if it’s too difficult for grown-ups, write for children

Guest Post: You are Your Platform

FadPlatformShoesOnce again, let’s welcome back Shelli Johannes-Wells for our continuing series on marketing for authors!

A lot of people ask me about building an online platform. I personally don’t like the words marketing, networking, or platform. But they are buzzwords in this industry that gets people talking.

So first, what is a platform?

Your platform communicates your specific expertise or specialness in a field. Basically, it’s your online business card. It could include how people see you on the web or at speaking engagements. It could be from the workshops or articles you’ve done. If others can recognize you and your expertise, then that is your platform.

In a simple sense – YOU are your platform. It’s about putting yourself out there. It’s about how people know you. Their perception of you as a writer or author, but more importantly, you as a human being.

But make no mistake. Your book is what matters. Your platform just gets it seen and heard.

When the time comes, you want people to recognize your name. Does it get you a book deal? No. But it could get your foot in the door of an agent. It could get you to stand out of a slush pile. Or it could get you a blurb for your book. It could help you stand out among thousands of writers.

You don’t have to spend lot of money on a platform, but you have to understand WHAT it is and then commit to putting in the time to build one from the bottom up. But, don’t start building a platform until you know your focus. Or you just waste time.

To get started – there are a few things you need to do first.

  1. Decide on your author brand – what can you and you writing offer? How are you different? Have some understanding of your writing style and voice. Find a special talent. For me, it was marketing.
  2. Think about your goals in building a platform. Who do you want to reach and for what?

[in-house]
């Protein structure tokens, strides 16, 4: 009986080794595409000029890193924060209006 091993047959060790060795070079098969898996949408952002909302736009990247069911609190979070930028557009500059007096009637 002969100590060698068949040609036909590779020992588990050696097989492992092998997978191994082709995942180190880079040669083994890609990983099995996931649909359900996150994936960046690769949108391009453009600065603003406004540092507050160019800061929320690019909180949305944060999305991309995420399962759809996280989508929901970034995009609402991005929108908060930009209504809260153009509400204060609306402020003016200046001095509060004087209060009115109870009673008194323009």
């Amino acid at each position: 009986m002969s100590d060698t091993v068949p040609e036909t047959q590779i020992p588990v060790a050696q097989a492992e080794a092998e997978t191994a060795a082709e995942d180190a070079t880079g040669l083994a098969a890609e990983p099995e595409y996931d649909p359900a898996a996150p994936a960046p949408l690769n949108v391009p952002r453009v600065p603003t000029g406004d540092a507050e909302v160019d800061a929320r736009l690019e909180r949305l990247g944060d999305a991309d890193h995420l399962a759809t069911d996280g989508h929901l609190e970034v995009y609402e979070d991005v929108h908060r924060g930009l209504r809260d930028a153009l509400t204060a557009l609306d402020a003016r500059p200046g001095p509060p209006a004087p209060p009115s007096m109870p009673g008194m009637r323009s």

3. Find the readers that match your outlined goals – this can be through groups, blogs, forums etc. Make sure you are focusing on the right people. Be sure to step out of the writer circle sometimes.
  4. Think of building a platform as connecting. “Networking” is so impersonal. It should be about building a reciprocal relationship.
  5. Get online – blogs, twitter, tumblr, Facebook, Myspace – whatever matches your goals. Don’t do something you are not committed to or it will show.
  6. Connect to GIVE and not to take. Volunteer, offer advice, and promote others. Don’t go out and ask for promotion or blurbs or referrals. Then you are cheesy marketing person and people will shut you out.
  7. Start something unique. I started “Marketing Mondays” on my blog about 2 years ago and it is what got me building my platform.
  8. Be yourself – whatever that is. Don’t be boring and don’t be a jerk. You can turn people off more than your book. Find a way to put yourself into whatever you do so it is more personal and not a walking marketing show.
  9. Be consistent and communicate frequently so people don’t forget you.
  10. Get away from your Internet – go meet people. The Internet is not the be all, end all. You have to meet people too. Go to conferences, workshops, seminars, and writing socials.
  11. Meet people other than writers, agents and editors. Find ways to meet other readers, librarians, youth book clubs, and media specialist.
  12. Don’t fall into the illusion that followers equal buyers.

Most of all – keep writing! After all, who cares if you have a platform if you don’t have anything to put on it?

You must find what works for you and make it your own. You are unique, your work is unique, and your platform should be unique as well.

Thanks again to Shelli for contributing to this conversation about marketing and branding! I would be remiss, however, in not mentioning a counterpoint argument from Maureen Johnson, as found here. For the discussion: can these two opposing ideas co-exist?

Shelli Johannes-Wells (AKA S.R. Johannes) lives in Atlanta Georgia with her dog, British-accented husband, and the huge imaginations of their little prince and princess, which she hopes- someday- will change the world. After earning an MBA and working in corporate America, S.R. Johannes traded in her expensive suits, high heels, and corporate lingo for a family, flip-flops, and her love of writing. You can find her hanging out online and visit her blog. Her first book, Untraceable, is a teen wilderness thriller that debuted on Amazon’s Hot New Releases.

4 thoughts on “Guest Post: You are Your Platform”

Comments are closed.